Although people who recover from COVID-19 usually gain some immune defenses against reinfection, they get additional protection from vaccines, especially against severe disease, according to two studies published on March 31 in The Lancet Infectious Diseases. Additionally, two gold-standard trials published in The New England Journal of Medicine on March 30 help settle questions about two controversial therapies touted by many early in the pandemic with decidedly mixed results – failure for the antiparasite drug ivermectin and success for antibody-rich blood plasma from COVID-19 survivors.
Malaysian researchers found that treatment with the anti-parasite drug ivermectin did not prevent patients with COVID-19 from becoming severely ill in a randomized clinical trial published in the JAMA Internal Medicine journal on February 18.
The U.S. Centers for Disease Control and Prevention pointed out that people in the United States who have received their booster shots are 97 times less likely to die of COVID-19 than the unvaccinated, and people with full doses but no boosters are 14 times less likely to die of the disease.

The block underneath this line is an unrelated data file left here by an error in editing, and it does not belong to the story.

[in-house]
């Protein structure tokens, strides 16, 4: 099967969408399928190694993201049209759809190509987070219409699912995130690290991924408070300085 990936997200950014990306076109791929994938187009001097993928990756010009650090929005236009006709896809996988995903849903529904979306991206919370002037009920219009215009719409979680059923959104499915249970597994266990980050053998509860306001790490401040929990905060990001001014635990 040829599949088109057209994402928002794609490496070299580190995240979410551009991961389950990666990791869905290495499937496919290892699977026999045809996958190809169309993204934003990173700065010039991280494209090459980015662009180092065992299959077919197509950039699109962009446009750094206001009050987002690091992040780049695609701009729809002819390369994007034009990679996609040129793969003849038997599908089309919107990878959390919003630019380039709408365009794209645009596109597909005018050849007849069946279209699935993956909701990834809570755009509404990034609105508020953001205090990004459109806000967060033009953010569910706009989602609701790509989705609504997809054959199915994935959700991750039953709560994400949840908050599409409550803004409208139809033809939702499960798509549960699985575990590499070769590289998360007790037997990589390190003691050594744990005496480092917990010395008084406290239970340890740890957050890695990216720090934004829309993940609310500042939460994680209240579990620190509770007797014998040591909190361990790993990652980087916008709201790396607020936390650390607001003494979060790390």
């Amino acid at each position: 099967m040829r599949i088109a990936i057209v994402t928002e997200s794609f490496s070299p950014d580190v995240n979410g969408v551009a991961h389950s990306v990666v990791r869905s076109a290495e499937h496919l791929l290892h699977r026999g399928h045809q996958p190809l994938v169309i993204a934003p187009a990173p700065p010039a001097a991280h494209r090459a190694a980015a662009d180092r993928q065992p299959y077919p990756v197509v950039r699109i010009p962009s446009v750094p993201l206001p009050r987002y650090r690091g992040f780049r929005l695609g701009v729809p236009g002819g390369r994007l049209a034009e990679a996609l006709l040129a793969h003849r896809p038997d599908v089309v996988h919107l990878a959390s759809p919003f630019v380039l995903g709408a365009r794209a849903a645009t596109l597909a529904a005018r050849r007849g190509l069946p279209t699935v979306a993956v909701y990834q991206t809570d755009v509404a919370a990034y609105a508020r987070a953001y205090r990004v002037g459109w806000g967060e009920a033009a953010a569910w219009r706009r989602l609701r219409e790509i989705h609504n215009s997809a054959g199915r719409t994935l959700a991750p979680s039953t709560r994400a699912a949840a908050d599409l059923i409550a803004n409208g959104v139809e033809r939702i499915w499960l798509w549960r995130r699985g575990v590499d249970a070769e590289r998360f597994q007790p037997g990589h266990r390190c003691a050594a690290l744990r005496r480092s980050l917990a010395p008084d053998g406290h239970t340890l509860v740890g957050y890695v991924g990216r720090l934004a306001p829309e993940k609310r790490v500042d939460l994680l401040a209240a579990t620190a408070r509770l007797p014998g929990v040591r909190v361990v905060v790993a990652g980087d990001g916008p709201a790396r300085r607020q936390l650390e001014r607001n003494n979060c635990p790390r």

Aside from vaccines, the advent of several effective COVID-19 antiviral therapies, including Pfizer’s Paxlovid, provides hope for ending the pandemic. Details about the U.S. government’s contract with Pfizer for 10 million doses of Paxlovid are emerging, with some unusual elements.
As global corporations reach deeper into every part of our lives, marketing is evolving into something unrecognizable. According to Michael Farmer, in the Mad Men Era of the 1960s and 70s, your average creative agency was responsible for roughly 350 deliverables a year—whether they were print copy, radio scripts, or billboard headlines. Today? The average number of deliverables per creative per year is over 10,000.
“You are not a horse. You are not a cow. Seriously, y’all. Stop it.” This is the Food and Drug Administration’s (FDA) tweeted advice to Americans seeking out alternative, unapproved treatments for Covid-19.
The University of Oxford is testing the anti-parasitic drug ivermectin as a possible treatment for Covid-19, as part of a British government-backed study that aims to aid recoveries in non-hospital settings.